Investigating IHS Markit PMI™ and ISM divergences
- Analysis suggests ISM data overstated manufacturing growth in much of 2017 and 2018, while December plunge appears to be a false signal
- ISM overestimation of growth potentially linked to panel bias towards large companies
- Equity market rally and stronger global growth likely provided boost to ISM data in 2017 and 2018
Official data indicated that factory production rose solidly in December, rounding off a robust fourth quarter. Output jumped 1.1% during the month according to the Fed's data, rounding off a fourth quarter during which production rose 0.6% compared with the third quarter. The fourth quarter expansion was nevertheless below the 0.9% increase registered in the third quarter, hinting at a moderation in the underlying pace of factory growth.
The official data therefore confirmed the picture of robust but moderating growth as shown by earlier IHS Markit Manufacturing PMI™ data, flash results for which will provide insight into January's performance when published this week.
The release of the official data for December also help to clarify recent confusion over differing survey signals: the relatively robust pace of expansion signalled by the IHS Markit survey contrasted with a far more abrupt slowdown indicated by the ISM survey.
With the plunge in the ISM index having sent a misleading signal of the health of the goods-producing sector, we look at the relationship between the two surveys and the official data, and find that the divergences likely reflect a difference in survey panel structure, and specifically a tendency for the ISM data to be more influenced by global economic growth and foreign earnings than the IHS Markit PMI.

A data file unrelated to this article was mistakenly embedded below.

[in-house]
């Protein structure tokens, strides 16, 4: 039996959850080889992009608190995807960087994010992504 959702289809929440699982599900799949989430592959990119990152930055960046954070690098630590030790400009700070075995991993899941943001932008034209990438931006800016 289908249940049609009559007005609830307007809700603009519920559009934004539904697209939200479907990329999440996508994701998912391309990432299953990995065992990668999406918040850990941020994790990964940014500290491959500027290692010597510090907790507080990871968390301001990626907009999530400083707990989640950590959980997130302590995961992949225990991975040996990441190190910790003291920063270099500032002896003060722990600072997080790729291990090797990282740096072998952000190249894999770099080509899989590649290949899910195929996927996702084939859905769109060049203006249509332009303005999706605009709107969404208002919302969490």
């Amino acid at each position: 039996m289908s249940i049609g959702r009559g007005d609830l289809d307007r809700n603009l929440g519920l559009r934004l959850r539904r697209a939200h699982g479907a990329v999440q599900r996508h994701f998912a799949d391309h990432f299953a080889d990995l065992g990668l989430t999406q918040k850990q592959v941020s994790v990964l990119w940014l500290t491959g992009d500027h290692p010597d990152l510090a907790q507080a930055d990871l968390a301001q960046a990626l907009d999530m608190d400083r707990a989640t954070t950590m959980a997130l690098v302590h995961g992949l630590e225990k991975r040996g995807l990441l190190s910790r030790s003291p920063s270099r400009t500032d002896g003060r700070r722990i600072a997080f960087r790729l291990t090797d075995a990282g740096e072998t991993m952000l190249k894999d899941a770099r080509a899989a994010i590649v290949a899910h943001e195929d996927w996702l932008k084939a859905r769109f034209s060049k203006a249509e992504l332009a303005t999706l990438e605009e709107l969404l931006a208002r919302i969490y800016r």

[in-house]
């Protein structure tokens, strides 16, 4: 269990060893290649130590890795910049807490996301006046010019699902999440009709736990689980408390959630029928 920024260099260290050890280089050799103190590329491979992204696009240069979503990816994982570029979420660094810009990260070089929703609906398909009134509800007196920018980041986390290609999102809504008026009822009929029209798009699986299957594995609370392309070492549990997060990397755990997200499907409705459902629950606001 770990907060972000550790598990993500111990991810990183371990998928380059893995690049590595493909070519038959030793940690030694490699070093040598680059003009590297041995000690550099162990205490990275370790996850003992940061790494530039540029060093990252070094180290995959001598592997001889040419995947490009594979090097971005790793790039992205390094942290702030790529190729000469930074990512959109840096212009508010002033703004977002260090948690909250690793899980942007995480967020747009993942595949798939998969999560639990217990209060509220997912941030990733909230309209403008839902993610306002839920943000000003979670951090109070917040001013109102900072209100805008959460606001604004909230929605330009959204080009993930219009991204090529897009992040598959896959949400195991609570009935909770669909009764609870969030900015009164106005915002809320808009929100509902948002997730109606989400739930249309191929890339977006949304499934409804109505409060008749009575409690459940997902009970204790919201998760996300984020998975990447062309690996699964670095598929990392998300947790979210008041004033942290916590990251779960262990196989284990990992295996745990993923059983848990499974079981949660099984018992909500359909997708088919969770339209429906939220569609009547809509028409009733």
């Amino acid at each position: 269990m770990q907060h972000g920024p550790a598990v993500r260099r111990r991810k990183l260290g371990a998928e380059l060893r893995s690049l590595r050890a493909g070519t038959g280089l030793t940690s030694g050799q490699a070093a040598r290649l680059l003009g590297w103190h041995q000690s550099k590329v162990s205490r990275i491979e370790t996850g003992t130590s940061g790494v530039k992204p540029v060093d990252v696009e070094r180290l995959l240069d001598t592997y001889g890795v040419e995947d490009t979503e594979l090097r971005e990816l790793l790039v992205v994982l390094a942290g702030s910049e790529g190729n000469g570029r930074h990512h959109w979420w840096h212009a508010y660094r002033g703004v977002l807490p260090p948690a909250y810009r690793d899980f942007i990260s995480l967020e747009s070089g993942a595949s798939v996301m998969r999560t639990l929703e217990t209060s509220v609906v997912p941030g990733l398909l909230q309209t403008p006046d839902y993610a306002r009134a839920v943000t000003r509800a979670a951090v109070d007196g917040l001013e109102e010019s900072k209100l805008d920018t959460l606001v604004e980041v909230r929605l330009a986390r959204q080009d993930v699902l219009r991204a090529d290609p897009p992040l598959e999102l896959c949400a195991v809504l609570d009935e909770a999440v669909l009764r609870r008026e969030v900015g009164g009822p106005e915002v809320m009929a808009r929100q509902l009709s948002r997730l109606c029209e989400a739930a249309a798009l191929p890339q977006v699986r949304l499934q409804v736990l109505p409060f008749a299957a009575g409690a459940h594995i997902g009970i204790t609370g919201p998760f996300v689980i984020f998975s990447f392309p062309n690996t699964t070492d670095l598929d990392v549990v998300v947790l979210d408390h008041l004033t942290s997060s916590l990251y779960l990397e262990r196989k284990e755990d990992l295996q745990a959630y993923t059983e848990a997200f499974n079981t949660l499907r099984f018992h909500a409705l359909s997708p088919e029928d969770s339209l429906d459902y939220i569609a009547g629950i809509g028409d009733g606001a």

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Chris Williamson, Chief Business Economist, IHS
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Purchasing Managers' Index™ (PMI™) data are compiled by IHS Markit for more than 40 economies worldwide. The monthly data are derived from surveys of senior executives at private sector companies, and are available only via subscription. The PMI dataset features a headline number, which indicates the overall health of an economy, and sub-indices, which provide insights into other key economic drivers such as GDP, inflation, exports, capacity utilization, employment and inventories. The PMI data are used by financial and corporate professionals to better understand where economies and markets are headed, and to uncover opportunities.
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